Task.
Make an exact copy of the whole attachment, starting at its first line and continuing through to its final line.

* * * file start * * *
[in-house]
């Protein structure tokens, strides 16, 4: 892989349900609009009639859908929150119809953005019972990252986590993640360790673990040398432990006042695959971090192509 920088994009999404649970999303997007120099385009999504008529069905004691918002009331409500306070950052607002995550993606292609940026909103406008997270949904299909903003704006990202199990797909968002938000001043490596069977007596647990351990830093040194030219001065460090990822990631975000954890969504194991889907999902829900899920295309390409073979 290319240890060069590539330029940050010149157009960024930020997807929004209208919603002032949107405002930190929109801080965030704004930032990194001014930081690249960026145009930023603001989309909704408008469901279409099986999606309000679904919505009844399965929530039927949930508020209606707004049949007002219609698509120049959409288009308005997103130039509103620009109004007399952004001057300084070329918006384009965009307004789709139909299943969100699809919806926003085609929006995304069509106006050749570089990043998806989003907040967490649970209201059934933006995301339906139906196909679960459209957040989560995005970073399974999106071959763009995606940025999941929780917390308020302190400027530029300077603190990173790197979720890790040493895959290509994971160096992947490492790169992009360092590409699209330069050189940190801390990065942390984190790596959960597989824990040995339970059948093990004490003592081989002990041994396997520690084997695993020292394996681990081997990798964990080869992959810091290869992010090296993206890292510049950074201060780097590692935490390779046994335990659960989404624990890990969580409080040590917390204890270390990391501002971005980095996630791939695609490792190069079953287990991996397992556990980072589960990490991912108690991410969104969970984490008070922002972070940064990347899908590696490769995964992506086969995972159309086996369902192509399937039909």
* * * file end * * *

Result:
[in-house]
């Protein structure tokens, strides 16, 4: 892989349900609009009639859908929150119809953005019972990252986590993640360790673990040398432990006042695959971090192509 920088994009999404649970999303997007120099385009999504008529069905004691918002009331409500306070950052607002995550993606292609940026909103406008997270949904299909903003704006990202199990797909968002938000001043490596069977007596647990351990830093040194030219001065460090990822990631975000954890969504194991889907999902829900899920295309390409073979 290319240890060069590539330029940050010149157009960024930020997807929004209208919603002032949107405002930190929109801080965030704004930032990194001014930081690249960026145009930023603001989309909704408008469901279409099986999606309000679904919505009844399965929530039927949930508020209606707004049949007002219609698509120049959409288009308005997103130039509103620009109004007399952004001057300084070329918006384009965009307004789709139909299943969100699809919806926003085609929006995304069509106006050749570089990043998806989003907040967490649970209201059934933006995301339906139906196909679960459209957040989560995005970073399974999106071959763009995606940025999941929780917390308020302190400027530029300077603190990173790197979720890790040493895959290509994971160096992947490492790169992009360092590409699209330069050189940190801390990065942390984190790596959960597989824990040995339970059948093990004490003592081989002990041994396997520690084997695993020292394996681990081997990798964990080869992959810091290869992010090296993206890292510049950074201060780097590692935490390779046994335990659960989404624990890990969580409080040590917390204890270390990391501002971005980095996630791939695609490792190069079953287990991996397992556990980072589960990490991912108690991410969104969970984490008070922002972070940064990347899908590696490769995964992506086969995972159309086996369902192509399937039909």